Silver tier level is achieved or retained when the member earns 300 Club Points during the membership year. Additional benefits for Silver Card members include advanced seat reservations, priority waitlisting, Business Class check-in counters, 10 kg (22 lb) extra baggage allowance, priority baggage handling, and Business Class lounge access when flying Cathay Pacific or Cathay Dragon operated flights. Additionally, members are eligible to use the Frequent Visitor e-Channels for seamless self-service immigration clearance at Hong Kong International Airport. At 450 Club Points, members will be issued two Business Class lounge vouchers for their travelling companions. Also, members are entitled to apply for at most three Membership Holidays in their lifetime, retaining their status for one year for each application.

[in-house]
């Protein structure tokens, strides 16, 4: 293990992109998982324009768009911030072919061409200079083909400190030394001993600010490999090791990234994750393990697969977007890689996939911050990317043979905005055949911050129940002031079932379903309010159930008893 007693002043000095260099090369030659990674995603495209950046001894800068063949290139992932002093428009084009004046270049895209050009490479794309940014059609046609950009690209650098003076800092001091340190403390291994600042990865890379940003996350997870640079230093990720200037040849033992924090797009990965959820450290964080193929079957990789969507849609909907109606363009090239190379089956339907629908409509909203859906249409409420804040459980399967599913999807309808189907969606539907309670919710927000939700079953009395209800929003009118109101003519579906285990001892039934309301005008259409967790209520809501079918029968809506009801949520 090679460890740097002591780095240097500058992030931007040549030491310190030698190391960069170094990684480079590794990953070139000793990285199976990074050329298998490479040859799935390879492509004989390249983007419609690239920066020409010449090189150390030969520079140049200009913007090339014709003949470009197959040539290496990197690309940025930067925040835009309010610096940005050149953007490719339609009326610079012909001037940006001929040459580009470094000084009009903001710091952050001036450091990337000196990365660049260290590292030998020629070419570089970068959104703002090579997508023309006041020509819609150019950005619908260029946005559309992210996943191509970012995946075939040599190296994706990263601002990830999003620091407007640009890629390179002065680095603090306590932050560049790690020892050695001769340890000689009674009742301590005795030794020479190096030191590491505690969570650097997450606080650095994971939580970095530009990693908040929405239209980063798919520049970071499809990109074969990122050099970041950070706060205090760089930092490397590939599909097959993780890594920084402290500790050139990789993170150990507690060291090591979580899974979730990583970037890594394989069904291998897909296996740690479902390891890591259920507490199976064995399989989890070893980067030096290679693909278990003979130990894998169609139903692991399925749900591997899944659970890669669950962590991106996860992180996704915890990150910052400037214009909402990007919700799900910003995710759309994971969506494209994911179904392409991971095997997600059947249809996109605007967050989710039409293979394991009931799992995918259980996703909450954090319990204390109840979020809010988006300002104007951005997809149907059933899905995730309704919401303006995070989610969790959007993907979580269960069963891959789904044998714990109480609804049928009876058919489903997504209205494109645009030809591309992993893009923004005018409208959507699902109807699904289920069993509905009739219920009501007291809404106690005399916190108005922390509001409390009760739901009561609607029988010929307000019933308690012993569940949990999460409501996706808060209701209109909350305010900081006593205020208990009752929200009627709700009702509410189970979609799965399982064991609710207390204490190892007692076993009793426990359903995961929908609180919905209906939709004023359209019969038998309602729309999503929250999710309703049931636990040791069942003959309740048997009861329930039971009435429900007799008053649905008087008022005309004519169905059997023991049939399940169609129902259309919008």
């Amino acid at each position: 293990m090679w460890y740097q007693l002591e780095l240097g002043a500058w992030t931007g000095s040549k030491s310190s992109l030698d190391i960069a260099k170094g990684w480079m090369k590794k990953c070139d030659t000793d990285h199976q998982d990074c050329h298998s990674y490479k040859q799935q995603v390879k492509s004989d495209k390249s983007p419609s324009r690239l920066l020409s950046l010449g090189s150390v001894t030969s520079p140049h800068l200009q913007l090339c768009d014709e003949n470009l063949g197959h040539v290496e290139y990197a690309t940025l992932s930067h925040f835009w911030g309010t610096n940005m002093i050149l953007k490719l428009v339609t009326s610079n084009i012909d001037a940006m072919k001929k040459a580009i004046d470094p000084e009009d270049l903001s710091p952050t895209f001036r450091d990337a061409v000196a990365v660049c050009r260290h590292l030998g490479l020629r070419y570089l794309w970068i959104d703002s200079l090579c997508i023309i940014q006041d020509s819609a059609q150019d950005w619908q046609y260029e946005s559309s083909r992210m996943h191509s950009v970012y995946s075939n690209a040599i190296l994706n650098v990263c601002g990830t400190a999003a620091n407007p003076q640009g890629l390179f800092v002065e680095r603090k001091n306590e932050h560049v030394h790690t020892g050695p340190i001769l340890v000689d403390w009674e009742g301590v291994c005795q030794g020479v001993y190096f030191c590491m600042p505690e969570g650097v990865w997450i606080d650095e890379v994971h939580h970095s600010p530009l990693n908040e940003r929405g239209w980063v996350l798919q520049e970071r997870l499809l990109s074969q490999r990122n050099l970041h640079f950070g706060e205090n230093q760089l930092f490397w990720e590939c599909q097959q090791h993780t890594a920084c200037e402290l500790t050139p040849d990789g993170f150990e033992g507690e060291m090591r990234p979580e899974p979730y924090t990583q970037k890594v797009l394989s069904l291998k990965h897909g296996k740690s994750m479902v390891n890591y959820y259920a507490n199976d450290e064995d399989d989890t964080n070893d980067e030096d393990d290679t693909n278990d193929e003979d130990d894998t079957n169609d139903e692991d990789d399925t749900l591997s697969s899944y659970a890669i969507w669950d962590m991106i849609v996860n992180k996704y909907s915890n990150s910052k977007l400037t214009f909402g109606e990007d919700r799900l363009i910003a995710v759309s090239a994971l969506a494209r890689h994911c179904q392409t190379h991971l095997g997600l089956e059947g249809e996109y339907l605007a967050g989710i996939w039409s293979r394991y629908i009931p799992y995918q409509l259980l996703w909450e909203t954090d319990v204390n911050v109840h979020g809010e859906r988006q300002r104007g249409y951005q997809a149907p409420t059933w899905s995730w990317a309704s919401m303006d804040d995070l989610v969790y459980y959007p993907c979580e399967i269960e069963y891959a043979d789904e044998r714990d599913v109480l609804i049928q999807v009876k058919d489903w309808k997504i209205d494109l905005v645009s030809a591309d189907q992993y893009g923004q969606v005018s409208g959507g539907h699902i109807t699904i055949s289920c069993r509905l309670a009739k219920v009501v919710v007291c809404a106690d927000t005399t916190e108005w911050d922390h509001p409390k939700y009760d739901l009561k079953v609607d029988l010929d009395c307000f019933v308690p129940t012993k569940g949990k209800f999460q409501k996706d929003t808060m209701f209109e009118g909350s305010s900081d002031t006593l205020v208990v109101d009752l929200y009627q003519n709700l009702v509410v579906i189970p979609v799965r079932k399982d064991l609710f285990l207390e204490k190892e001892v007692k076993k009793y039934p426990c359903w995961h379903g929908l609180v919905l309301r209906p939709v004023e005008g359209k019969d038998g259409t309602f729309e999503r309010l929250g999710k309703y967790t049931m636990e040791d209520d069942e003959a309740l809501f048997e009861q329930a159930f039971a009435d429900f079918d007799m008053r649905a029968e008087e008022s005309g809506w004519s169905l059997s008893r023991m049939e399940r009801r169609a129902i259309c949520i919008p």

Marco Polo Club Silver tier status is equivalent to Oneworld Ruby tier status, which entitles members to Oneworld Ruby benefits when travelling on a Oneworld member airline.[114][115]


Gold tier level is achieved or retained when the member earns 600 Club Points during the membership year. Additional benefits for Gold Card members includes a guaranteed Economy Class seat on Cathay Pacific or Cathay Dragon flights booked 72 hours before departure, 15 kg (33 lb) or one piece of extra baggage allowance, Business Class lounge access with one accompanying guest when flying Cathay Pacific, Cathay Dragon and Oneworld operated flights and arrival lounge access when flying Cathay Pacific or Cathay Dragon operated and marketed flights. Two Business Class lounge vouchers will be issued for their travelling companions or members on their Asia Miles Redemption List at reaching 800 Club Points. At reaching 1000 Club Points, four Cabin Upgrade vouchers (for Cathay Pacific or Cathay Dragon operated short-haul or medium-haul routes) will be issued to members and their travelling companions.

Marco Polo Club Gold tier status is equivalent to Oneworld Sapphire tier status, which entitles members to Oneworld Sapphire benefits when travelling on a Oneworld member airline.[114]